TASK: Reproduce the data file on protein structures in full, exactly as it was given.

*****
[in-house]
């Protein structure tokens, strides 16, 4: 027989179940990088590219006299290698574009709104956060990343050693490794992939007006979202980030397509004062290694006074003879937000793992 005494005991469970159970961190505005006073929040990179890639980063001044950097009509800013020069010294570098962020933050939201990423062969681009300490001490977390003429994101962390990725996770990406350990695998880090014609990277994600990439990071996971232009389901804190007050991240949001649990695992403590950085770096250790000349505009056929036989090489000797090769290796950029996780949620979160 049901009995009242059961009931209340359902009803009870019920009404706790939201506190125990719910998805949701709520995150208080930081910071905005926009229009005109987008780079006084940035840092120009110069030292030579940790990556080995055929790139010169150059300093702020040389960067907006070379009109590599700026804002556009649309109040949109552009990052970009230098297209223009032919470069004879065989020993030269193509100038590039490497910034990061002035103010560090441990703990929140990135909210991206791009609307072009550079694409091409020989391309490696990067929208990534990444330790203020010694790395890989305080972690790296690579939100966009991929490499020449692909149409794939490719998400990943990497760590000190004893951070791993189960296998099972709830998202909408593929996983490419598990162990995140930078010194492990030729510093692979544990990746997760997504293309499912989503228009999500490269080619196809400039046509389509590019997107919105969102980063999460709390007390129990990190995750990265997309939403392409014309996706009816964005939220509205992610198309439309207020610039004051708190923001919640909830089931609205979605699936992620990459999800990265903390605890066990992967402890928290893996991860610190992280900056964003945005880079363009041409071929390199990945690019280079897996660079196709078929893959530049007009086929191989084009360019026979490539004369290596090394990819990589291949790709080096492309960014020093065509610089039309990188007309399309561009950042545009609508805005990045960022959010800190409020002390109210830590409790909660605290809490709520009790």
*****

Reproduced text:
[in-house]
């Protein structure tokens, strides 16, 4: 027989179940990088590219006299290698574009709104956060990343050693490794992939007006979202980030397509004062290694006074003879937000793992 005494005991469970159970961190505005006073929040990179890639980063001044950097009509800013020069010294570098962020933050939201990423062969681009300490001490977390003429994101962390990725996770990406350990695998880090014609990277994600990439990071996971232009389901804190007050991240949001649990695992403590950085770096250790000349505009056929036989090489000797090769290796950029996780949620979160 049901009995009242059961009931209340359902009803009870019920009404706790939201506190125990719910998805949701709520995150208080930081910071905005926009229009005109987008780079006084940035840092120009110069030292030579940790990556080995055929790139010169150059300093702020040389960067907006070379009109590599700026804002556009649309109040949109552009990052970009230098297209223009032919470069004879065989020993030269193509100038590039490497910034990061002035103010560090441990703990929140990135909210991206791009609307072009550079694409091409020989391309490696990067929208990534990444330790203020010694790395890989305080972690790296690579939100966009991929490499020449692909149409794939490719998400990943990497760590000190004893951070791993189960296998099972709830998202909408593929996983490419598990162990995140930078010194492990030729510093692979544990990746997760997504293309499912989503228009999500490269080619196809400039046509389509590019997107919105969102980063999460709390007390129990990190995750990265997309939403392409014309996706009816964005939220509205992610198309439309207020610039004051708190923001919640909830089931609205979605699936992620990459999800990265903390605890066990992967402890928290893996991860610190992280900056964003945005880079363009041409071929390199990945690019280079897996660079196709078929893959530049007009086929191989084009360019026979490539004369290596090394990819990589291949790709080096492309960014020093065509610089039309990188007309399309561009950042545009609508805005990045960022959010800190409020002390109210830590409790909660605290809490709520009790």